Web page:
Good copy can be the difference between making a sale or losing one. By taking full advantage of your product descriptions, you can better reach the right customers and secure greater trust in your shop.
This guide will take you through the steps to creating listings that represent the quality and craftsmanship of your work.
To connect with your buyers, you first need to know who they are. Creating a ‘’buyer persona’, or a detailed description of your target audience, will help you write in a way that captures their interest.
The knowledge you have of your target audience should go beyond demographics. After determining basic characteristics like gender, age, occupation, and income, try to put yourself in your ideal customer’s shoes. What are their goals and motivations when shopping? Who are they buying for? Are there any barriers that might prevent them from making a purchase? If so, how could you resolve them or settle any concerns they have?
Having a clear idea of who your ideal customer is will help you address these questions and tailor your product description to their wants and needs.
Speaking the language of your customer will also help you to improve your visibility in our search results. Whenever a customer types a search term (for example, ‘vanilla soy wax candles’) into the search bar, Faber filters through our database of products for matching and related terms. By using the same terminology as your customers in your titles and descriptions, your products stand greater odds of appearing at the right times in these search results.
Regardless of who you’re writing for, be sure to keep your descriptions clear and concise. When a potential customer lands on your product page, you have a short opportunity to capture their interest; using lengthy jargon or fluffy, vague language to describe your products is unlikely help you make sales.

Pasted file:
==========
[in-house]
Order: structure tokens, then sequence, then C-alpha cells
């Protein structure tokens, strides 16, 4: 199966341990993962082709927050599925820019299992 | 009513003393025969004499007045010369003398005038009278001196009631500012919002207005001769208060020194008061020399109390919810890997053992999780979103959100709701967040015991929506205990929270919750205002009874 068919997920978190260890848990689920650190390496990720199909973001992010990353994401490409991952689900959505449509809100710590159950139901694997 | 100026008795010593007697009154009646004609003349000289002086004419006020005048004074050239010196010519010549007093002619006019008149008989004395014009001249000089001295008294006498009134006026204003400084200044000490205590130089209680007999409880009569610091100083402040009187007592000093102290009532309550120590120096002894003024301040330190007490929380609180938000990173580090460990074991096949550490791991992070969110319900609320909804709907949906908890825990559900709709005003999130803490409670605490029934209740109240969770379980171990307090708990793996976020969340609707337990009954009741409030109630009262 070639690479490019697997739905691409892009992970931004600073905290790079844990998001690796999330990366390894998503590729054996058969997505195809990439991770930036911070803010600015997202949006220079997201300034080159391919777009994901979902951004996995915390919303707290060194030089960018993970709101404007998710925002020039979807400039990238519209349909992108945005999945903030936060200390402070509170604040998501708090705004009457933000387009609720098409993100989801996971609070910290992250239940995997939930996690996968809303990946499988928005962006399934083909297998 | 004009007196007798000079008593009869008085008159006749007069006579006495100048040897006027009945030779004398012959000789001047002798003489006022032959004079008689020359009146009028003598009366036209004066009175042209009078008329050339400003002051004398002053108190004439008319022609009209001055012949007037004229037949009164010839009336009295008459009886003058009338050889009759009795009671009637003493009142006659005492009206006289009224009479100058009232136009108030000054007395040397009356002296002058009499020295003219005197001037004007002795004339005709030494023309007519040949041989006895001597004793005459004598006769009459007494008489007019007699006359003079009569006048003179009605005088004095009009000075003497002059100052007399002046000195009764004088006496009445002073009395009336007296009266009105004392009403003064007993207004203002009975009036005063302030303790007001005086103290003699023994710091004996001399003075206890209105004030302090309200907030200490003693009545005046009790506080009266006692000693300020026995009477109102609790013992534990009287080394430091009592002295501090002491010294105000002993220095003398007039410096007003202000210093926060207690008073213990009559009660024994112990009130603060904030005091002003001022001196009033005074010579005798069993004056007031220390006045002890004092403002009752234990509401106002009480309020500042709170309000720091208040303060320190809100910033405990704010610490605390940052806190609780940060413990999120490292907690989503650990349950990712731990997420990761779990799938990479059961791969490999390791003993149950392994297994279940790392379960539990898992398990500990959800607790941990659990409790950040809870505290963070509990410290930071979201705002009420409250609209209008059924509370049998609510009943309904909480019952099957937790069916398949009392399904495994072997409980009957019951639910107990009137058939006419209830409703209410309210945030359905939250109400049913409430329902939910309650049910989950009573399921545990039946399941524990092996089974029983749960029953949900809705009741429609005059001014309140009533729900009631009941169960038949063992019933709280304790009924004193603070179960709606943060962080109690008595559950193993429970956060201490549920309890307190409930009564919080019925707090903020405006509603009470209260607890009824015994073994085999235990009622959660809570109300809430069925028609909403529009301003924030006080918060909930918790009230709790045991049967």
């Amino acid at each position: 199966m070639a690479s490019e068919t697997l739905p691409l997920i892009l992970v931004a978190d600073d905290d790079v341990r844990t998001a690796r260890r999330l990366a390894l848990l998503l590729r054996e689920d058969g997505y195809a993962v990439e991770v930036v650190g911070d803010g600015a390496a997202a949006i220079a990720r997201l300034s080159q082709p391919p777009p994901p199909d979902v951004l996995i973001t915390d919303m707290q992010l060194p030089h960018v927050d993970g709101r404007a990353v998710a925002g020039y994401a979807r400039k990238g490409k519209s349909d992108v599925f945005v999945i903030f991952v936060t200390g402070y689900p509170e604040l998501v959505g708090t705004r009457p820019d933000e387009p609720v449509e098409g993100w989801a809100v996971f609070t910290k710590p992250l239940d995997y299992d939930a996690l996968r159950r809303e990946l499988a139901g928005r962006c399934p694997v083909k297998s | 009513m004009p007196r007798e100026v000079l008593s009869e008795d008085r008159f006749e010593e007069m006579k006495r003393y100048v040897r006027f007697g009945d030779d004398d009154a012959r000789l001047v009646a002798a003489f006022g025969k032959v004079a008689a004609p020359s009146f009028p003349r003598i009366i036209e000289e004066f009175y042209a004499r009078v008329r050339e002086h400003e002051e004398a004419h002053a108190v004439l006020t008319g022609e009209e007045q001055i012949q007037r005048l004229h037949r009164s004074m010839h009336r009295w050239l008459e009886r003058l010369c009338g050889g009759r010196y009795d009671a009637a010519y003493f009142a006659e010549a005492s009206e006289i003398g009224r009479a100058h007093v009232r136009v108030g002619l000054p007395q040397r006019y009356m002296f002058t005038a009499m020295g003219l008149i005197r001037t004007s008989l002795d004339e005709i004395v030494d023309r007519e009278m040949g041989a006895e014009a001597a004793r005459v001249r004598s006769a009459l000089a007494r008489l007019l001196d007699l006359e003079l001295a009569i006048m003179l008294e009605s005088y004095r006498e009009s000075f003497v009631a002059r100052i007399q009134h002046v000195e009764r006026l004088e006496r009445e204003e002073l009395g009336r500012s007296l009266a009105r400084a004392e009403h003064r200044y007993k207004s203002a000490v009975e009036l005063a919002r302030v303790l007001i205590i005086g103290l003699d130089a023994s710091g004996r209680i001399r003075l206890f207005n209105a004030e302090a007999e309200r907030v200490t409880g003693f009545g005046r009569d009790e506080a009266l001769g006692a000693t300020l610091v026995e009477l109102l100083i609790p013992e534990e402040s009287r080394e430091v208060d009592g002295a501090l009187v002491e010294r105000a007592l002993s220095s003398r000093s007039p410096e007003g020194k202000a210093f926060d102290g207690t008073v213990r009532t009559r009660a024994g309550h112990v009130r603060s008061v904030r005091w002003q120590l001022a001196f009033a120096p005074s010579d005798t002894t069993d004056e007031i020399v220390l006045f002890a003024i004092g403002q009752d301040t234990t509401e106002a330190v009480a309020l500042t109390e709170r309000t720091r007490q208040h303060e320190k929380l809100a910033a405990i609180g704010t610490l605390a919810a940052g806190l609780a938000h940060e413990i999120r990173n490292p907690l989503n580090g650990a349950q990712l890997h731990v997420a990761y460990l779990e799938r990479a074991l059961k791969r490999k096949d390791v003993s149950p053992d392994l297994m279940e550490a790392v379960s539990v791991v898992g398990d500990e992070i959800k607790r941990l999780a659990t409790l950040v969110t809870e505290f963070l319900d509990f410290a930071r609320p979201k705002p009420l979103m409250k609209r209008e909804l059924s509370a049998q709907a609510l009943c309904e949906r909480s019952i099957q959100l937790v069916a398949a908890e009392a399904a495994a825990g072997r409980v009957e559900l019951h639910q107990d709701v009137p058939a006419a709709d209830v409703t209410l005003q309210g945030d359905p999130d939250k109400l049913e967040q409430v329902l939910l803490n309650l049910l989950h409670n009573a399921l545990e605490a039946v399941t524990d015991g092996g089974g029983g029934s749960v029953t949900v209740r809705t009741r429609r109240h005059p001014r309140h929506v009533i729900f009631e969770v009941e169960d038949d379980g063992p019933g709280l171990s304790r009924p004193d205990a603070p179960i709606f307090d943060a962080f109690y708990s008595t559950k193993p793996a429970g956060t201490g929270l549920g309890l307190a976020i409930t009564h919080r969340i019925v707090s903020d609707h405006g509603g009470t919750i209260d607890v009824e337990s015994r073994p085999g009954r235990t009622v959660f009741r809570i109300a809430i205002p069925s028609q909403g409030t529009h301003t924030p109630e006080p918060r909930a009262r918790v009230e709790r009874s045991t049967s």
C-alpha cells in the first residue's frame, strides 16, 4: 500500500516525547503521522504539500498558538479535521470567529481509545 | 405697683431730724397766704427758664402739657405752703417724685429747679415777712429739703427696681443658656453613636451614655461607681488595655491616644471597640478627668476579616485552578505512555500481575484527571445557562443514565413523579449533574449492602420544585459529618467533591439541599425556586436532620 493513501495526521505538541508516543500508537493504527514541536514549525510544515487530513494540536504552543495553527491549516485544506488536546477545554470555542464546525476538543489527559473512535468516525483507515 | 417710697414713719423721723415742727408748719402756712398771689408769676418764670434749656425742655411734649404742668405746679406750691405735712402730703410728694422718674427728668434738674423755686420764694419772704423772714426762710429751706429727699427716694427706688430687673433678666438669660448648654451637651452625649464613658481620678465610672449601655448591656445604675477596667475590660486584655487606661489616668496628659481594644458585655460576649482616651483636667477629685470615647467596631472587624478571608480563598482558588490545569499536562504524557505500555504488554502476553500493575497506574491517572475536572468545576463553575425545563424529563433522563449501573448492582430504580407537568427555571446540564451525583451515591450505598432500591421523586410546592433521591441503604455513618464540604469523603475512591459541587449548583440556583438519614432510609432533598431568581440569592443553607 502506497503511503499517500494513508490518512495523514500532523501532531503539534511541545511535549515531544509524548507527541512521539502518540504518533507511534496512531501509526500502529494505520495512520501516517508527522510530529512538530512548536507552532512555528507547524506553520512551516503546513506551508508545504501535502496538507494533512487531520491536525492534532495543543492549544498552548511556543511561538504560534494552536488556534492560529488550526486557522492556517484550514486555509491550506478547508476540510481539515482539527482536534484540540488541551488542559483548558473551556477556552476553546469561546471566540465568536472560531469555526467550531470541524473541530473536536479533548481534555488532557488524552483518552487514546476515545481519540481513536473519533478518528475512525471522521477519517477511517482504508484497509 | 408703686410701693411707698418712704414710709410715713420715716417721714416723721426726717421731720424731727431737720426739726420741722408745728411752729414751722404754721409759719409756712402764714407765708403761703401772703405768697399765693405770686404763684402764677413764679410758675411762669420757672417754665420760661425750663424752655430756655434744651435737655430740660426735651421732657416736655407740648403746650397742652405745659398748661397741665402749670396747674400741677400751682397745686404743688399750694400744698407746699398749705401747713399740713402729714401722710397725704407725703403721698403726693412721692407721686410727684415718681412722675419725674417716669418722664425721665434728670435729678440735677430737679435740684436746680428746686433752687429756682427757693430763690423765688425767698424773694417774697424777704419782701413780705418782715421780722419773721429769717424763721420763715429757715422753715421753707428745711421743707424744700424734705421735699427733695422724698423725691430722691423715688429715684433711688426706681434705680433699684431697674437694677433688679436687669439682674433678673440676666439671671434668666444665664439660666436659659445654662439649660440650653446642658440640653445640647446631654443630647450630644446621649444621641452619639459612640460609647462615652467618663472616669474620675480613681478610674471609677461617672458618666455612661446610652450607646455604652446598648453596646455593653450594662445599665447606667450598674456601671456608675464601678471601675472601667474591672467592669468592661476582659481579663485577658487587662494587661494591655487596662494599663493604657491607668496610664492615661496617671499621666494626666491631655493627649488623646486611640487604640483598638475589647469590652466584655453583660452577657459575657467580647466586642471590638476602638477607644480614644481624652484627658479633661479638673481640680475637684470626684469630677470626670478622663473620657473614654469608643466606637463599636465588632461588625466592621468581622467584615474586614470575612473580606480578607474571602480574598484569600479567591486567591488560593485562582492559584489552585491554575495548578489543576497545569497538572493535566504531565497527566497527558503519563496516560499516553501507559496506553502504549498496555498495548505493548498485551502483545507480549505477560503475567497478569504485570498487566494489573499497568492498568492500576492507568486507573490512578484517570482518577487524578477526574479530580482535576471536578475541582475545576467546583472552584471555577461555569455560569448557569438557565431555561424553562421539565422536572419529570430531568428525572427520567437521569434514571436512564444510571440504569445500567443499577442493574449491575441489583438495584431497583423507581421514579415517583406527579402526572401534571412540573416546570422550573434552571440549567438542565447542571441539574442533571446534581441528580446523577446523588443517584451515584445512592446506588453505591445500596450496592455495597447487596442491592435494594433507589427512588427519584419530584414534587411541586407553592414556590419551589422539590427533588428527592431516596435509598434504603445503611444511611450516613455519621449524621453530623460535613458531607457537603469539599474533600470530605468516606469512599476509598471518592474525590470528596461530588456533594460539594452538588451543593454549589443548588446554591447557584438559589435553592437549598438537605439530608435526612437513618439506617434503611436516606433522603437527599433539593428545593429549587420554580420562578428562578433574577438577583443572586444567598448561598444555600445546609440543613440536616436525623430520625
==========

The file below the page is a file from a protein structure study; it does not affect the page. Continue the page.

We recommend writing in concise but complete sentences and using paragraph spacing to break up the text. In most cases, bullet points should be reserved for listing product specifications like dimensions or materials.
Most shoppers will skim-read your descriptions so they should be easy to scan through and quickly hit the key points that make your product special. These unique qualities should be portrayed as benefits that will directly impact the life of the customer. For example, a pair of gloves that have been handknitted with cashmere might hold benefits like being hypoallergenic, less scratchy than other materials, luxurious and insulating.
Think of your store and listings as a shop window – when a customer lands on one of these pages, they’re peering inside and deciding whether they like what they see. Your products can’t be held and explored like they can in person; it’s up to you to brand them and bring them to life. Strong, sensory descriptors can help you to paint a picture of your creations and tackle any questions a shopper might have, such as:
Using language in this way provides a rich level of detail and context that helps a customer to better understand your product. These descriptors can also be used as storytellers, conjuring a mental image and overall mood for your brand. For example, a silversmith who creates jewellery using Highland marble might use cold, glacial imagery of the rivers the stones were sourced from to describe how cool they feel against the skin. Do the materials you use to create your products have a unique history to tell? Is there magic to be found in your manufacturing process?